I've been thinking of a couple of small machines the Doc could have in the medical bay and I was wondering if they could be approved since some of them are a bit strange. The first is a steam cauterizer, basically its a gun-like object attached by pipes and gears to a small steam generator and its purpose is to blast either a small, or stitched up wound with enough steam to cauterize it. Another would be a steam/clockwork powered stomach pump, just in case someone ingests something they shouldn't. My third idea was a a steam powered saw, somewhat like a table saw, to be used to amputate limbs that have become infected or broken beyond repair blah, blah, blah. My final idea is basically a steam powered heart monitor, like the ones where you get your arm tightened by the strange rubber thing then it calculates your blood pressure or something? It'd basically be one of those but instead of monitors and beeps for calculating it'd be little whistles and gusts of steam. You have the final say in these tools but they're just ideas.Thanks and can't wait to start the game!
So the next screwed up my payment for my internet and applied it to the wrong account and the system won't let them fix it without a million miles of paperwork and forms because it keeps flagging it as fraud.
I'm enjoying free internet from them while they fix their screw up. <3
I'm thinking I may have to buy one of these little wireless routers instead of using the piece of junk one I originally got.
Anyway, I'm liking the ideas Kamina but keep in mind for steam you have to have fire and he doesn't have TONS of work space. Maybe some clock work slimmer designs?
I know how you feel about internet problems, they're a pain. And alright, I'll make them more, space-efficient. Also I read a small article about how wounds infested with maggots heal much more quickly and without spread of infection... How common are maggots?
Posted on 2012-05-05 at 20:44:04.
Edited on 2012-05-06 at 05:11:44 by Kamina
A cauterizer would be a bit difficult to accomplish. If I recall correctly, cauterization relies on the burning of skin in order to mend ruptures. Only thing is, it really depends on how hot it's required to be.
Friction grinding would probably generate a significant amount of heat, depending on the materials involved, but I question whether it'd be hot enough. It'd take a lot of energy in order to grind a metal to be white hot, and because it's friction, it'd undoubtedly wear away at the metal components, requiring them to be replaced more frequently. Not to mention the note that metal fragments could end up caught in the wound. So, that rules out clockwork.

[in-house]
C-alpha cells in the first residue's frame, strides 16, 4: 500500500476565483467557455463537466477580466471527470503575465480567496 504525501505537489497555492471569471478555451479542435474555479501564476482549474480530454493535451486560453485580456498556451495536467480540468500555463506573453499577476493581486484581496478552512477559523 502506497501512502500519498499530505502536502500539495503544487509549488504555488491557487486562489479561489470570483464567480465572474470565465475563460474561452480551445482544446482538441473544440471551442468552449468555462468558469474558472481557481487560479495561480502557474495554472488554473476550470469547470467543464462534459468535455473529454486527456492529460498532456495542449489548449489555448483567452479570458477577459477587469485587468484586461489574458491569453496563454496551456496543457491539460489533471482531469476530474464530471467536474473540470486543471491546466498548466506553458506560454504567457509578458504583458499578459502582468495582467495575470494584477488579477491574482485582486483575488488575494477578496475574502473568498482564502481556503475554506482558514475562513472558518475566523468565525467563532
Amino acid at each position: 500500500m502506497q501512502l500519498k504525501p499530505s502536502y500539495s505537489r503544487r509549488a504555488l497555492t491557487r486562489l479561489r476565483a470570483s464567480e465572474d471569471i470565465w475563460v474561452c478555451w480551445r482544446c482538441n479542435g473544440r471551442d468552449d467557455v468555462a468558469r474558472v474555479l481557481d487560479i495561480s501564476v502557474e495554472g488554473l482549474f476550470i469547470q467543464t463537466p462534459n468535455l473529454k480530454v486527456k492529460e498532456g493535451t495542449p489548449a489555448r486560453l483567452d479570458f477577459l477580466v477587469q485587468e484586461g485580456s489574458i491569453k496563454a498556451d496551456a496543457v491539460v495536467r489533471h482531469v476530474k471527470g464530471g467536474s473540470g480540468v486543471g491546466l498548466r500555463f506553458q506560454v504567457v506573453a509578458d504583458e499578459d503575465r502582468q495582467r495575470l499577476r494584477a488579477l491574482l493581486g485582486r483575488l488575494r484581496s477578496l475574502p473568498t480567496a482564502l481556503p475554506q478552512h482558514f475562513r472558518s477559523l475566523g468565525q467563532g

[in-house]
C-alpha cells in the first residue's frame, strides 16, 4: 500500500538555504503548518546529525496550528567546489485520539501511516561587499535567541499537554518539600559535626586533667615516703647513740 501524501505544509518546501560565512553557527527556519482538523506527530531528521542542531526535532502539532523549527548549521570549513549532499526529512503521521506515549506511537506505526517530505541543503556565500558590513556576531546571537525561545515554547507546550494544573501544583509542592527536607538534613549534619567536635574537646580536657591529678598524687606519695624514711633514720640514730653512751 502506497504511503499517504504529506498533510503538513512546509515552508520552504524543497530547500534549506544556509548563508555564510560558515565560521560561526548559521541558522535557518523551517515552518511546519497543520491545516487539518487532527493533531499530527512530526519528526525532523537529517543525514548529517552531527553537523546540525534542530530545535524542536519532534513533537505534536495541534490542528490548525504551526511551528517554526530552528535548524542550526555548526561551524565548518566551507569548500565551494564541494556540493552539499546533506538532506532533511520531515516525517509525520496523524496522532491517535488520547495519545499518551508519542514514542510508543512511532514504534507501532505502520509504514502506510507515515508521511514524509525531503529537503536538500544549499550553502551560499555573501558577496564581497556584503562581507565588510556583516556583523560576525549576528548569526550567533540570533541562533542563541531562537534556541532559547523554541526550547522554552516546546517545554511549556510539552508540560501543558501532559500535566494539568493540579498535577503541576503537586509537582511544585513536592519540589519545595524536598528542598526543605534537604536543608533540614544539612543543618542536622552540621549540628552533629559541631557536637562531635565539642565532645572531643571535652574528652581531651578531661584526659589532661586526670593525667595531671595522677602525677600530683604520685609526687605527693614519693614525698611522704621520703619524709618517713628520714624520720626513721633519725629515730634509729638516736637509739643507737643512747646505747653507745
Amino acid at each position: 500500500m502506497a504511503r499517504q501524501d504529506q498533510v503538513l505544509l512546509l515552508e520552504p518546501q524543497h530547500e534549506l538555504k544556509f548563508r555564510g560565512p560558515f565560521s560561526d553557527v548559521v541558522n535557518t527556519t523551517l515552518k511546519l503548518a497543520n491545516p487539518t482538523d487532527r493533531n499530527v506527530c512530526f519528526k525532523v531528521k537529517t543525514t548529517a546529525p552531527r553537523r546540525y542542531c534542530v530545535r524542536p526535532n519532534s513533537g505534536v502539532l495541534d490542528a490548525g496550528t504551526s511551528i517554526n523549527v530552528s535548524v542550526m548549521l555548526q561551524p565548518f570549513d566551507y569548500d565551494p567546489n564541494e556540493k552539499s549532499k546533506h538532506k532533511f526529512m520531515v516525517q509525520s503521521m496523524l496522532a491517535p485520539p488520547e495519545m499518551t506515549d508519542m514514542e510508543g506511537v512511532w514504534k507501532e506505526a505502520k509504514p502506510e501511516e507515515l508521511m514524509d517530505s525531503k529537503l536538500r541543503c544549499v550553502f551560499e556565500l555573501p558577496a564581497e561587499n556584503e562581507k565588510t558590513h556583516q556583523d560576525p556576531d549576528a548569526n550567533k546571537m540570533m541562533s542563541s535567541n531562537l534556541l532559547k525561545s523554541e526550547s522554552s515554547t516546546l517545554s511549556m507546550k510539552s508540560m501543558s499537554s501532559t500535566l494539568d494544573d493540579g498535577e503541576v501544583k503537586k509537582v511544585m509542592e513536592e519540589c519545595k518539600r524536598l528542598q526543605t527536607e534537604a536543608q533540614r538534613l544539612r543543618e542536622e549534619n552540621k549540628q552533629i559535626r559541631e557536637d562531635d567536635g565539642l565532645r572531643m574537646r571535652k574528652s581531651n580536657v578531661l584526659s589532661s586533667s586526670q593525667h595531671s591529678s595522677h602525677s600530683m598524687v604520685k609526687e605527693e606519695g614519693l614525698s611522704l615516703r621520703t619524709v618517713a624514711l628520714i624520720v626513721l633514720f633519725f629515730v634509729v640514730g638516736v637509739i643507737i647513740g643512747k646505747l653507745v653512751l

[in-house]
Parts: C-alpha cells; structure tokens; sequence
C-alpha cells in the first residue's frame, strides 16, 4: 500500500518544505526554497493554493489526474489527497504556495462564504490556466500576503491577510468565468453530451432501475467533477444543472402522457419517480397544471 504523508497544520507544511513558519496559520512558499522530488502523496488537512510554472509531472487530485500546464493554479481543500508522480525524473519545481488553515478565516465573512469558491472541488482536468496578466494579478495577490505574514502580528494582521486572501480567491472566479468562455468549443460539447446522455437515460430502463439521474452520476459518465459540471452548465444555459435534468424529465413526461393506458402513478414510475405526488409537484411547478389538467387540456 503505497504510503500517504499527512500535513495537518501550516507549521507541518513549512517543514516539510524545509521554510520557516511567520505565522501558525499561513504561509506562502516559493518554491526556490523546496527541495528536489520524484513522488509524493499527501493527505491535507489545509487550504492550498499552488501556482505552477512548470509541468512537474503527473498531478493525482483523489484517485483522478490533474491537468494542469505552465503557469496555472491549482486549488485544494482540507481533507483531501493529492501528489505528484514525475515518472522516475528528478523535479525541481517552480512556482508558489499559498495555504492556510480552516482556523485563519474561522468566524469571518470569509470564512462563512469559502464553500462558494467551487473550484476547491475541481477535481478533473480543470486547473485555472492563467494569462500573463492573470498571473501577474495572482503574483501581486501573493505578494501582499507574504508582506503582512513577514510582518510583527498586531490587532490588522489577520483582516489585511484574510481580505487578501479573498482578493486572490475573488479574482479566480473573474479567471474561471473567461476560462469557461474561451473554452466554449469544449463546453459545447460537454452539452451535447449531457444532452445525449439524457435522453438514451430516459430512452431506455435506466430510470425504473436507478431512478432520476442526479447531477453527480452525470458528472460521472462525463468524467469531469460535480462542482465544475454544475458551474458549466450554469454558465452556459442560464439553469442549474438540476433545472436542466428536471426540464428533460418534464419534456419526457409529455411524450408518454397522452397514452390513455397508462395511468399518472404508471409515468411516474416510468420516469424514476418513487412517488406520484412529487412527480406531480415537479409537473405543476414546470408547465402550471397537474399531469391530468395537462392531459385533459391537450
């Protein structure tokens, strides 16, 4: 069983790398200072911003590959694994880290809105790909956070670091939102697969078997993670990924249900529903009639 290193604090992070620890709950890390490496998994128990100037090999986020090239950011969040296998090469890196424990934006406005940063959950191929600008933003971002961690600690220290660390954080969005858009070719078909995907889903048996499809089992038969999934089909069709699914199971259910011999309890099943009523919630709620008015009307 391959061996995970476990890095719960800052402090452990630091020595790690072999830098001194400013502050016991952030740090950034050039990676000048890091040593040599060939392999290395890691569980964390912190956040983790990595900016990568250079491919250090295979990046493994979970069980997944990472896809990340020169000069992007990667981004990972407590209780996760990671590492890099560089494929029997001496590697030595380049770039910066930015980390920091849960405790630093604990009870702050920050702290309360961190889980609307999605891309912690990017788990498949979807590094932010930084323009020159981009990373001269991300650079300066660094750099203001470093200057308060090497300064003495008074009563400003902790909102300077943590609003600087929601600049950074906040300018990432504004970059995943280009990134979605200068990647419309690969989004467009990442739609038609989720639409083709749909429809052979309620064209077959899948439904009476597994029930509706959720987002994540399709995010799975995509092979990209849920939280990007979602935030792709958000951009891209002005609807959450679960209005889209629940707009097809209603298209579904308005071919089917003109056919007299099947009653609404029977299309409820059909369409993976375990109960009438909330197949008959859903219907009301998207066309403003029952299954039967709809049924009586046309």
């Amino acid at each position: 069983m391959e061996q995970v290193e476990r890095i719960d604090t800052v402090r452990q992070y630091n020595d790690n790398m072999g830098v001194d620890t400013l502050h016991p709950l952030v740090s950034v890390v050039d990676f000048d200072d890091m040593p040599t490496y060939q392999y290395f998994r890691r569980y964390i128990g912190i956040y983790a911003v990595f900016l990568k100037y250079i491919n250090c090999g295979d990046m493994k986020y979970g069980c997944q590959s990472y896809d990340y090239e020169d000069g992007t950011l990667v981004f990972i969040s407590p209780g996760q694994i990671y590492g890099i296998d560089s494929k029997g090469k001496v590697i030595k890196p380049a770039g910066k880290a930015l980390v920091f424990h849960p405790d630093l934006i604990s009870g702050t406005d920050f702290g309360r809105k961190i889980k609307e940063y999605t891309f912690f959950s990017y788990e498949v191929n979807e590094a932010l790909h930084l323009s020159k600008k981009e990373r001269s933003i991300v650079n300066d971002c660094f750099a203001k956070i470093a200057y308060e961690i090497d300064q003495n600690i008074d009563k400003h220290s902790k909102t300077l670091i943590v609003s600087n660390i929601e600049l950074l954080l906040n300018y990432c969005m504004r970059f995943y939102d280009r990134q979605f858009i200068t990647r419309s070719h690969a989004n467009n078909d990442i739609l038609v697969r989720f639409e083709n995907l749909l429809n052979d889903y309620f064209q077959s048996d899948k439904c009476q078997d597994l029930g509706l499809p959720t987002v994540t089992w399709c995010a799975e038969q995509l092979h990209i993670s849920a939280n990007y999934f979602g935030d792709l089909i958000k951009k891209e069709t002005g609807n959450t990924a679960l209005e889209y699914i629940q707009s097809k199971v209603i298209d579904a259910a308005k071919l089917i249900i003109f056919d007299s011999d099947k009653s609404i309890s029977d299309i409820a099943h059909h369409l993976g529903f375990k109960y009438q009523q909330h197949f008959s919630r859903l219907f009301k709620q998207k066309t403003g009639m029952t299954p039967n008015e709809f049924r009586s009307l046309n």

Steam can burn, but I don't think it's sufficient to cauterize with. You'd also end up with a lot of water going to waste if it was an open nozzle type thing. Not recommended in a desert setting. In a closed pipe circuit... still gets the issue of if it'd even get hot enough. I don't know about you, but when I consider boiler pipelines, they're nowhere near the heat level I felt when dealing with white hot metal.
All in all, for cauterization you may have to just stick with the archaic design. Metal tool, and fire. Get the metal hot and use it.
Stomach pump thing: Clockwork would be easiest to deal with for this. Steam you have to wait for the water to boil, and then you also have to consider how big the mechanics would be as Kriea noted. But for a clockwork thing, all it'd need was the right gear ratio and setup in order to create a sort of pump with the piping. That's relatively straightforward and wouldn't need to be that big.
Heart monitor is tricky. I can't see anything steam-powered about any of the designs I think of. How they work is the band has enough pressure in it that the pumping of blood through veins and arteries is transmissible to the receiver. This is actually a very difficult design with the tech available.
First problem: how to make the rubber band in the first place. Rubber is not a significant part of the tech available, since they deal mostly with metal. Though, I may be wrong about that. The main thing however is that it'd have to be air or water proof along all the seams, yet with some way for the fluid to be put in, and retain it at pressure, without losing any pressure or fluid.
Second problem: How to calibrate and make the signal receiver. The amount of vibration from a vein or artery is not very much. And then there's the question of how to set up the receiver so that it calibrates itself while the band is being pumped up. I don't know, I might be overlooking something, but such physical precision seems a bit beyond the capacity of the tech available.
Looking it up, the earliest designs were made roughly around the 1900s or just prior to that. In other words, relatively recent. For the heart monitor, electronics are involved. For blood pressure, the oldest designs required use of both a stethoscope and an inflatable cuff with inflation bulb and a (probably) mercury manometer.
That's not to say we couldn't have come across a 'relic' that Elly took apart, modified, and reassembled, but just kind of me thinking aloud regarding the tech here.
Posted on 2012-05-06 at 17:14:31.
Edited on 2012-05-06 at 17:21:16 by Reralae
I'm glad we have Elly along with us, I'm not 100% the Doc would understand the Old World tech or how to use it And with the heart monitor it could always just be taken out and Doc could have basic medical knowledge on checking pulse, CPR, and all those other little non-machine based doctor tricks.